Our Region’s New, Improved Bus Service

For the first time since before we moved out here, the Pontiac’s weekday bus service is seeing some major changes. Based on what I can figure out from what’s been announced, for most people they should be improvements.

What we’ve had until now is a standalone commuter bus service that started on Isle-aux-Allumettes and ran the length of Route 148 before terminating at Ottawa’s downtown bus station. It was run by Transport Thom for many years before being taken over by Transcollines, the rural bus service of the MRC des Collines-de-l’Outaouais, a few years back. Transcollines didn’t change anything about the service—same route, same schedule, same price—and kept it essentially separate from the rest of the network, but did promise that the route would be upgraded and integrated at some point in the future.

It’s years later than originally promised, but those changes have now been announced. New as of next week is Transcollines’s Route 910, which from what I can gather has a number of notable changes over the old service.

Map of Transcollines Route 910.

First of all, its route has changed. Its starting point on Isle-aux-Allumettes has moved from the Dubeau Grocery near the Ontario-Quebec border1 to Chapeau village proper. In Shawville it diverts from Route 148 to swing by the hospital in Shawville—which theoretically means that it stops a couple of blocks from my house. And it takes a very different path once it reaches Gatineau. It no longer crosses the bridge to downtown Ottawa to stop at the Ottawa bus station;2 instead, it passes by D’Arcy McGee High School, Collège Nouvelles-Frontières, the Hull Hospital and Heritage College before terminating at the Gabrielle-Roy campus of the CEGEP de l’Outaouais.

This is a very different route, no longer aimed just at commuters to downtown work locations. A student could conceivably take this bus to classes in Gatineau without having to move into the city.3 And two hospitals are now accessible from our region by public transit: that will have implications for workers, patients and patients’ families.

The schedule has changed slightly, too. It’s always been an early bus; now it’s a little later. In the morning it reaches Shawville about 15 minutes later than before, and in the evening it’s about half an hour later. In the city it reaches the Allumettières park-and-ride at around seven in the morning and five in the afternoon: that’s just enough time for someone to transfer to and from an STO bus and work from eight to four at Tunney’s Pasture or even downtown. Other opportunities exist to transfer to the STO along the 910’s route from Allumettières station to Gabrielle-Roy campus, which might get commuters downtown quicker. I don’t think losing direct downtown service is much of a loss; for some people this new schedule, and the new connection points, might actually make it easier to get to work.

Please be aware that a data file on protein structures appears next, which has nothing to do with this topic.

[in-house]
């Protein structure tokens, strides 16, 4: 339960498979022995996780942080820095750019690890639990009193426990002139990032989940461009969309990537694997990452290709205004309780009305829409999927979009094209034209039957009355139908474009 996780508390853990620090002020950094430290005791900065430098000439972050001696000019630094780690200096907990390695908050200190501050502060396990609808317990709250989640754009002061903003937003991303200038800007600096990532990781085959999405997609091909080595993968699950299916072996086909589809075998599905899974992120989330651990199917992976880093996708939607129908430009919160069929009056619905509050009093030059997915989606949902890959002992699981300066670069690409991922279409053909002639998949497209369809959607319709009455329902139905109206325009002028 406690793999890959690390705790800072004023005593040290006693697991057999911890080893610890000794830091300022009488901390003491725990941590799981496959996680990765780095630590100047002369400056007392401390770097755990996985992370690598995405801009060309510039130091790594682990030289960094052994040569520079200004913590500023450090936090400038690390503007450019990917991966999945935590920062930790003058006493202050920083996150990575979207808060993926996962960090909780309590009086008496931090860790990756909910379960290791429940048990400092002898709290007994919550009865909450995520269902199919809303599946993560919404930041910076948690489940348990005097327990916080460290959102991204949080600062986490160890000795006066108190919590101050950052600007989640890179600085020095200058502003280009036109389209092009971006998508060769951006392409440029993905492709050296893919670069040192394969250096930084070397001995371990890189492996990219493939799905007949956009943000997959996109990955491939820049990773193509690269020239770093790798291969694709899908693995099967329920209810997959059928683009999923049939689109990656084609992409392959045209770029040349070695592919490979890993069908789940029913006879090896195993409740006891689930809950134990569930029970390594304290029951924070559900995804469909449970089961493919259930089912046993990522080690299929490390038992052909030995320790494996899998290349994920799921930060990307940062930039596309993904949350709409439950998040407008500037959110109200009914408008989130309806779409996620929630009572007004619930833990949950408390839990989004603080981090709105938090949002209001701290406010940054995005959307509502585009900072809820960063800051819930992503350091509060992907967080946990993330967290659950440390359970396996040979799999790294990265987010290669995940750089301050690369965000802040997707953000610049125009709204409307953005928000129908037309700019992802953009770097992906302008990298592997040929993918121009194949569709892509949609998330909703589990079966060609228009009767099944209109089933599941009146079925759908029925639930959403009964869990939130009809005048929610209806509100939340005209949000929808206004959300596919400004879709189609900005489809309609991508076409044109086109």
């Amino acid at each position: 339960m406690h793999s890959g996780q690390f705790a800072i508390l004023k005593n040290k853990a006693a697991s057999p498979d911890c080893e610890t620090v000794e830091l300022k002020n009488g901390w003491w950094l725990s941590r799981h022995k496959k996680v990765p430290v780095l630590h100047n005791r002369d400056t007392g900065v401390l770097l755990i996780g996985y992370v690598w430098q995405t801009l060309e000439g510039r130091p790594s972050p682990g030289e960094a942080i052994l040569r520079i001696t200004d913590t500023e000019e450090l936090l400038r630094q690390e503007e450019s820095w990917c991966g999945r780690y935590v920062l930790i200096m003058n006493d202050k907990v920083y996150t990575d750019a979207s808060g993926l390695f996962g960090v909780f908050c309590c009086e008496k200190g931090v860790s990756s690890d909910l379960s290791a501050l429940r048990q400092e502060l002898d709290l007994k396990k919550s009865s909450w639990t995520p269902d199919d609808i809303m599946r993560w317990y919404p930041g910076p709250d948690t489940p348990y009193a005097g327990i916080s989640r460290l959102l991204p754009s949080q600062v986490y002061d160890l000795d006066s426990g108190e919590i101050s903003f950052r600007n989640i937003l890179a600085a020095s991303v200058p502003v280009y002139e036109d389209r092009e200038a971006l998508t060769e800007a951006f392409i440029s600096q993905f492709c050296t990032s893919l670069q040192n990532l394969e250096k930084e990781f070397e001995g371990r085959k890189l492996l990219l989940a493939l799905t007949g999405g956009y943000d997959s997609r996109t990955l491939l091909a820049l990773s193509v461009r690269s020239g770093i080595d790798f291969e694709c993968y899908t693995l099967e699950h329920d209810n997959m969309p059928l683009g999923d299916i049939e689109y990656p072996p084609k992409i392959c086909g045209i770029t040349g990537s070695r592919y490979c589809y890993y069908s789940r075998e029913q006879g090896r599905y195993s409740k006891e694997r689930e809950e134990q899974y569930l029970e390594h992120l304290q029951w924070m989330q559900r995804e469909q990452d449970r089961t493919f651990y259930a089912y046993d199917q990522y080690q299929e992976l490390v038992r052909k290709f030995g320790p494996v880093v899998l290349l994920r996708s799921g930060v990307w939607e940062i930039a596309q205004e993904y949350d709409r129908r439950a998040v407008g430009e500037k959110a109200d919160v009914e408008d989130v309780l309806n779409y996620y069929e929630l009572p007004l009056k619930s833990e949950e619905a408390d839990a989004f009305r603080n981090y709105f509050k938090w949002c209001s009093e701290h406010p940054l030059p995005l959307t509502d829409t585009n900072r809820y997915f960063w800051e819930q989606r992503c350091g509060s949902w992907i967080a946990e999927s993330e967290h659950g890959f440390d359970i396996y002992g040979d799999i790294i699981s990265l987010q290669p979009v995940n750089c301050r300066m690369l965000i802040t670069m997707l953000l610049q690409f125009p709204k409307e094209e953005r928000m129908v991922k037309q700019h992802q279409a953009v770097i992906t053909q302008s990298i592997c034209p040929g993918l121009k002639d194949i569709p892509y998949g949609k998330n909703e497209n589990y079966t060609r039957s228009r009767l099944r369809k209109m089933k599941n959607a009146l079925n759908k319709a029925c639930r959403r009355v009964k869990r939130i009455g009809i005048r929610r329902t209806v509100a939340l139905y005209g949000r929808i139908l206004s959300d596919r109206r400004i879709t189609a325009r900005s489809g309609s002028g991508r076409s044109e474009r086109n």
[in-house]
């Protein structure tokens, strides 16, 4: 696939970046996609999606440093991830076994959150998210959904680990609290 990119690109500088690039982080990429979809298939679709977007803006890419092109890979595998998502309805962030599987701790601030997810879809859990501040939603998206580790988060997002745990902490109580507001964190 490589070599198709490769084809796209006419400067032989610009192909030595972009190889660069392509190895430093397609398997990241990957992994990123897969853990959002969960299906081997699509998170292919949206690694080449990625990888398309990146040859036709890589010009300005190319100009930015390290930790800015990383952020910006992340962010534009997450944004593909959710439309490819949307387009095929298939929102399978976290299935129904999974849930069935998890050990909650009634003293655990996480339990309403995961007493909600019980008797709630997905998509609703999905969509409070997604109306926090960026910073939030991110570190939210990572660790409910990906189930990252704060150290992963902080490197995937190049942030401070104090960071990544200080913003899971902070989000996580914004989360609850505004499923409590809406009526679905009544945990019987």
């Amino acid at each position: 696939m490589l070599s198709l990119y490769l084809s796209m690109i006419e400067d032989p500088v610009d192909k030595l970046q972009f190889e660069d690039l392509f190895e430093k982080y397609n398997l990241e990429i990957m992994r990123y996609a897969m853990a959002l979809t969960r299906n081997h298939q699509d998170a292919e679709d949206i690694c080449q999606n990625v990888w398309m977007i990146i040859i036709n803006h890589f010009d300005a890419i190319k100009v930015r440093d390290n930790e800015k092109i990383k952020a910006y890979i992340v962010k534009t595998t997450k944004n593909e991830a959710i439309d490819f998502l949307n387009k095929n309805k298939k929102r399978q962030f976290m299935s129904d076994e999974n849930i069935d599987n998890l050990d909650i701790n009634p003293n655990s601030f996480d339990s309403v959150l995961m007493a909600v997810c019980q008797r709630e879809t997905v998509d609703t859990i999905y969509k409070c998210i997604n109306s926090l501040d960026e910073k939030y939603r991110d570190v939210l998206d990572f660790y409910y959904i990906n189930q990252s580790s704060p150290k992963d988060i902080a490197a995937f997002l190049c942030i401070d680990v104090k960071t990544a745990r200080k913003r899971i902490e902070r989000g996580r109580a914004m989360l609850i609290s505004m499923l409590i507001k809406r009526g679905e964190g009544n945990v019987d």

Finally, the fare structure has changed. Formerly a tiered structure with fares that ranged from $10 to $30 one-way, and $235 to $595 for a monthly pass, the service will now have a flat fee: $20 for a one-way trip, and $240 for a monthly pass ($170 for students, $120 for seniors). Not only is that cheaper on a monthly basis for everyone this side of Luskville, but the fare also includes access to both the STO and OC Transpo bus networks.

This is a service that people might actually use.

There are still a couple of details I’m not clear on, like fares for trips between villages like Fort-Coulonge and Shawville. And the schedule seems to be indicating time points rather than stops: where exactly should I wait for the bus in Shawville, for example? But these are questions Transcollines should be able to answer.

Route 910 launches on 4 January 2021 and will be free to use for the month of January. But, you know, we’re still in a pandemic, even if there are currently fewer than five active COVID-19 cases along the bus’s route. Only take the bus if you actually have to, and wear the required mask.

Previously: Bus Service in the Pontiac.


  1. Which I believe was an attempt to attract riders from Pembroke.
  2. Which even Greyhound doesn’t use any more.
  3. CEGEP students start at 17. That can be awfully young to be moving out on your own.